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Here's an "Untranslatable" Finnish word I heard on RT today:https://en.wikipedia.org/wiki/Sisu
Comments?
 
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Interesting, Geoff. The problem with these kinds of words is that those of us who don't know the language (Finnish in this case) don't really know if it is untranslatable or not. It would seem to me that the discussion on Wikipedia captured the meaning, but I can't tell for sure since I don't know Finnish.
 
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Originally posted by Kalleh:
Interesting, Geoff. The problem with these kinds of words is that those of us who don't know the language (Finnish in this case) don't really know if it is untranslatable or not. It would seem to me that the discussion on Wikipedia captured the meaning, but I can't tell for sure since I don't know Finnish.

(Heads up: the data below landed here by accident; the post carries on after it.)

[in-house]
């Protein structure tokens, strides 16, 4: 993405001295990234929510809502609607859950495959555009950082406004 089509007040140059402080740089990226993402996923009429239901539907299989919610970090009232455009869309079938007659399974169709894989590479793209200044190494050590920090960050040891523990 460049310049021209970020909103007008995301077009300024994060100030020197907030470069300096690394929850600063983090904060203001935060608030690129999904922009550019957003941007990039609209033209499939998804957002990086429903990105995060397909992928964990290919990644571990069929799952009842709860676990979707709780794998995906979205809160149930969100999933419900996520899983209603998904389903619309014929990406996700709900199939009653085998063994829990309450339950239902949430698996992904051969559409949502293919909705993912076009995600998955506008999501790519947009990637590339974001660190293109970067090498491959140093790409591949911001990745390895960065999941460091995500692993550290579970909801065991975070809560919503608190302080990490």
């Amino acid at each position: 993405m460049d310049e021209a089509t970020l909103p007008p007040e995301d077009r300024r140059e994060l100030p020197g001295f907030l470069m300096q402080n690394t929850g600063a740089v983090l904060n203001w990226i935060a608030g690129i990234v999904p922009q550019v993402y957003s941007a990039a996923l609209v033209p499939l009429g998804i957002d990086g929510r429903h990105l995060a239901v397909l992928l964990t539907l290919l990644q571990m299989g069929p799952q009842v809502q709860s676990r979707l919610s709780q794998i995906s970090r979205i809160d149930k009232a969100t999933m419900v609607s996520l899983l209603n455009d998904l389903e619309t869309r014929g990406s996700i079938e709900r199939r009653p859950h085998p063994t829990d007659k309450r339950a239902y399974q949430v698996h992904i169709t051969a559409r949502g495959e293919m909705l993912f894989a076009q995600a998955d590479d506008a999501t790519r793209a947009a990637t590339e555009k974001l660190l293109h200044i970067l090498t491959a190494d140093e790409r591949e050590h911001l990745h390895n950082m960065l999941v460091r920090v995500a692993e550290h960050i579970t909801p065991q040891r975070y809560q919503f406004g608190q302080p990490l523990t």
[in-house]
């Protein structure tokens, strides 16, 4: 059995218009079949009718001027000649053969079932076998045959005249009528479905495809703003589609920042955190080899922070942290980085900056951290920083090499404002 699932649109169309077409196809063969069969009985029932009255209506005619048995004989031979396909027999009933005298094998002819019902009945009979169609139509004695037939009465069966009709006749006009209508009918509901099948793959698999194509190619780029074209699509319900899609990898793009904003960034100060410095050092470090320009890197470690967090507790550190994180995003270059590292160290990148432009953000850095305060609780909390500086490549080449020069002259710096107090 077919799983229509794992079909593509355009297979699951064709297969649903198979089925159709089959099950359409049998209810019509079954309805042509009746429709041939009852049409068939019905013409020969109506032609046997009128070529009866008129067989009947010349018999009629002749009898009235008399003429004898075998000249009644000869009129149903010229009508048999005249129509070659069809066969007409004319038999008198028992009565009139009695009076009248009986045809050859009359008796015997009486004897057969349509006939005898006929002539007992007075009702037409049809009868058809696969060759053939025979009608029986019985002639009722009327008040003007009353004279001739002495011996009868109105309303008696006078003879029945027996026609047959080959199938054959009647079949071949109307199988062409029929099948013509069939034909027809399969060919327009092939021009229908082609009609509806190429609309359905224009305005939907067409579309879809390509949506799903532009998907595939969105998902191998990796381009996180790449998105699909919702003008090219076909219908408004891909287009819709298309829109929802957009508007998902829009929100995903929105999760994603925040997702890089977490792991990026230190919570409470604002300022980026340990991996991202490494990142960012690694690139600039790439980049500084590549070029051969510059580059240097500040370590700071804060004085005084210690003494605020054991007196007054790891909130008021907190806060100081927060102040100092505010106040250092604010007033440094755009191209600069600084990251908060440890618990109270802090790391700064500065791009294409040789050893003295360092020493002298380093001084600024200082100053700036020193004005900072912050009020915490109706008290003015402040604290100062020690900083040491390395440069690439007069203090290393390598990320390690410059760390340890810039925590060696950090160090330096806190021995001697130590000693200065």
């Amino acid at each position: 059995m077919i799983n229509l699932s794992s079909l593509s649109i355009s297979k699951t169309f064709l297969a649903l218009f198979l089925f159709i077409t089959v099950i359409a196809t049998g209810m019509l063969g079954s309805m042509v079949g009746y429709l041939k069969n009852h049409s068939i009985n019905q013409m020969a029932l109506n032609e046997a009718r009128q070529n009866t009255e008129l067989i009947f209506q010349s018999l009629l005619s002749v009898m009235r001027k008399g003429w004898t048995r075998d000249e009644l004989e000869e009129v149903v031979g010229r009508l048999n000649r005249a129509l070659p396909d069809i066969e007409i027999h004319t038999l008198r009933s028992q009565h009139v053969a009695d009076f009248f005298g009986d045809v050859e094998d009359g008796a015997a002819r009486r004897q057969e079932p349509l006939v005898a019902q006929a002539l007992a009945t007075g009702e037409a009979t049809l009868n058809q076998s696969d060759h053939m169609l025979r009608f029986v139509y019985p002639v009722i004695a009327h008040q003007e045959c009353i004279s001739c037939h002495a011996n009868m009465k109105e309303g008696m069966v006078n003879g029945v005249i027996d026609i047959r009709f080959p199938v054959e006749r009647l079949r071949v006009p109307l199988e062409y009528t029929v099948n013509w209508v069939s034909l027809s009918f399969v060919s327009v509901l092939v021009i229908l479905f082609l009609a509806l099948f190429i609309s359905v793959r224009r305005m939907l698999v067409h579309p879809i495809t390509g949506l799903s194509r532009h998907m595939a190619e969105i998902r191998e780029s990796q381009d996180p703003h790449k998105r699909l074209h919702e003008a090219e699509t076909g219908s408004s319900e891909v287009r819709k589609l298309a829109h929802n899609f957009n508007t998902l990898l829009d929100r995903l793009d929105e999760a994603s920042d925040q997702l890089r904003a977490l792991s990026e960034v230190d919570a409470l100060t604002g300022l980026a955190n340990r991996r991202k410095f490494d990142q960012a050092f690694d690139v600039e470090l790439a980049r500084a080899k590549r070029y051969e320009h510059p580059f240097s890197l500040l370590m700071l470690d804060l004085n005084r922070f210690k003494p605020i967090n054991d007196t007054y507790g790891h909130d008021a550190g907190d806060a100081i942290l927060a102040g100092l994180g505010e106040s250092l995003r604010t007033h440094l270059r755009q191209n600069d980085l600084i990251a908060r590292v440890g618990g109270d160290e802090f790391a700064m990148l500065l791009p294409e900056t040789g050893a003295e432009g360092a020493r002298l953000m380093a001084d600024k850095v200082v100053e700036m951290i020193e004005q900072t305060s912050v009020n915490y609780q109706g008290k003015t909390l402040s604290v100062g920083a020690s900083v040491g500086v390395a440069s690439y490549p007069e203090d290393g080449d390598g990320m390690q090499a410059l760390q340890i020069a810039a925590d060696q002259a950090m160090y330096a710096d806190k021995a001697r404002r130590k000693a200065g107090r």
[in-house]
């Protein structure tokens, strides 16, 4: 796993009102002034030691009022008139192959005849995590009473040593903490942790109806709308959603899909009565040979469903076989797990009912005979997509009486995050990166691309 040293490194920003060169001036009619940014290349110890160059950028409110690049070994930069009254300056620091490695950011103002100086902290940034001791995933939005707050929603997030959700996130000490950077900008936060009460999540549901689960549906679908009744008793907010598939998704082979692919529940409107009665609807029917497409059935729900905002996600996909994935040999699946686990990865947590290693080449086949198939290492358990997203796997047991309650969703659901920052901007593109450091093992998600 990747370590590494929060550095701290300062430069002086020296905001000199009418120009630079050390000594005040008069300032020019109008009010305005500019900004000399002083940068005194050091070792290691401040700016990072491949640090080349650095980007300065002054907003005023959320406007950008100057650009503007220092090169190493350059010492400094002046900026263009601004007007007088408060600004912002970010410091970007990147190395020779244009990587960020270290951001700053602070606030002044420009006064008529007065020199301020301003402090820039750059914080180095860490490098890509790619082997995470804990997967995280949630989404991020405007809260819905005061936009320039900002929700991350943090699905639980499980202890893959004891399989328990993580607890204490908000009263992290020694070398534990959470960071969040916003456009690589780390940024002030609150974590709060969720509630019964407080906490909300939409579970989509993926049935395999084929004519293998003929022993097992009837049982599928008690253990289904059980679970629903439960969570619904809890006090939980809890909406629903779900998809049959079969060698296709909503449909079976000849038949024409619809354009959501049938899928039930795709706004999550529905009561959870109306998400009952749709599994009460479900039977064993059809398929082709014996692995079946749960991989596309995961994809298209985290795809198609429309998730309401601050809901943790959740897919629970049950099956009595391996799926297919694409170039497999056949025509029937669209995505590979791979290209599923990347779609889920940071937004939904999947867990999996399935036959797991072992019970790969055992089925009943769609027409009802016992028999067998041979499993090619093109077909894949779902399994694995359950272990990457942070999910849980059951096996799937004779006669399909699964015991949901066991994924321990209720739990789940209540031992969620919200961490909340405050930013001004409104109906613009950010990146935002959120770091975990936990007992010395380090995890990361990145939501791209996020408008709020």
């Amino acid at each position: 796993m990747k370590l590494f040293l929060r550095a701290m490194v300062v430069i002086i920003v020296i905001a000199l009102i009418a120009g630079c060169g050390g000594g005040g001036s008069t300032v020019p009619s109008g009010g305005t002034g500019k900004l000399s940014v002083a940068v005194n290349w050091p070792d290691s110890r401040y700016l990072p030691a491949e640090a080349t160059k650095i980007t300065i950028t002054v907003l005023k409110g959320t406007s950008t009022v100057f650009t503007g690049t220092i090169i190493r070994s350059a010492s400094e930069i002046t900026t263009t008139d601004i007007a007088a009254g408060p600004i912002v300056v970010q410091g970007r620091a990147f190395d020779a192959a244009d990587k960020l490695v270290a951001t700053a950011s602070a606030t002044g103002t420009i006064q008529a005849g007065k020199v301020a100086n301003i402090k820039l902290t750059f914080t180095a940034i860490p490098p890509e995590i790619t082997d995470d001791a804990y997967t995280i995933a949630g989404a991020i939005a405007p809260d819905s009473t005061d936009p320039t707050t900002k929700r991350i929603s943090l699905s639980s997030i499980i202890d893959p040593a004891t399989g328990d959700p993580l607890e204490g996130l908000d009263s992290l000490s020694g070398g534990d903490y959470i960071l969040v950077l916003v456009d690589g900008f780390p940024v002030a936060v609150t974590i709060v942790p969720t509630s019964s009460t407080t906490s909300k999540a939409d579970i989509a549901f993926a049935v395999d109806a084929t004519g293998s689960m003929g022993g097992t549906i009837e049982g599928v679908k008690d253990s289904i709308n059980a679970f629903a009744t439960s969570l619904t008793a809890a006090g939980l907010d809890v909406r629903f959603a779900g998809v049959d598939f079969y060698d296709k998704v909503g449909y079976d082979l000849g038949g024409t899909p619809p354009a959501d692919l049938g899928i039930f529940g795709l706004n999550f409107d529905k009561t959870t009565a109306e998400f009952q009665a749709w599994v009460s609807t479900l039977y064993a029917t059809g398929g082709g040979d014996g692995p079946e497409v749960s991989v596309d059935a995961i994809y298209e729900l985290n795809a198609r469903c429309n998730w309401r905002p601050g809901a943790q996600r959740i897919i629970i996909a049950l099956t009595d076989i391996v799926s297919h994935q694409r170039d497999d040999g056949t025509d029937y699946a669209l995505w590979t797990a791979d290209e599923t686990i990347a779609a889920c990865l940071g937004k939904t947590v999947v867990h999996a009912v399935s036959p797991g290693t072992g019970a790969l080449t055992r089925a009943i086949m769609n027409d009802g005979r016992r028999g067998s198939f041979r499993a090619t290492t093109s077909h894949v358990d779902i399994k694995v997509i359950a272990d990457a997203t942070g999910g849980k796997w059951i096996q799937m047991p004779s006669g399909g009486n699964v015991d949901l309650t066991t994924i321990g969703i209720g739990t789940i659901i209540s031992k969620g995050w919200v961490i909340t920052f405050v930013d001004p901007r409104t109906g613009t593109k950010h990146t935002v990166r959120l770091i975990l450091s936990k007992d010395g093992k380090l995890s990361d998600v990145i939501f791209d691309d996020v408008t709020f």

I don't know Finnish either, but I don't need to know Finnish to know that sisu is translatable. If it wasn't translatable, then wouldn't that mean that Finns were capable of an emotion that English speakers were not capable of? That seems unlikely.
 
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Also, goofy, we all know your bias about untranslatable words. Wink
 
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If anyone can think of another reason why sisu might be untranslatable, I'd love to know what it is.
 
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Note that in my original post "untranslatable" was in quotes.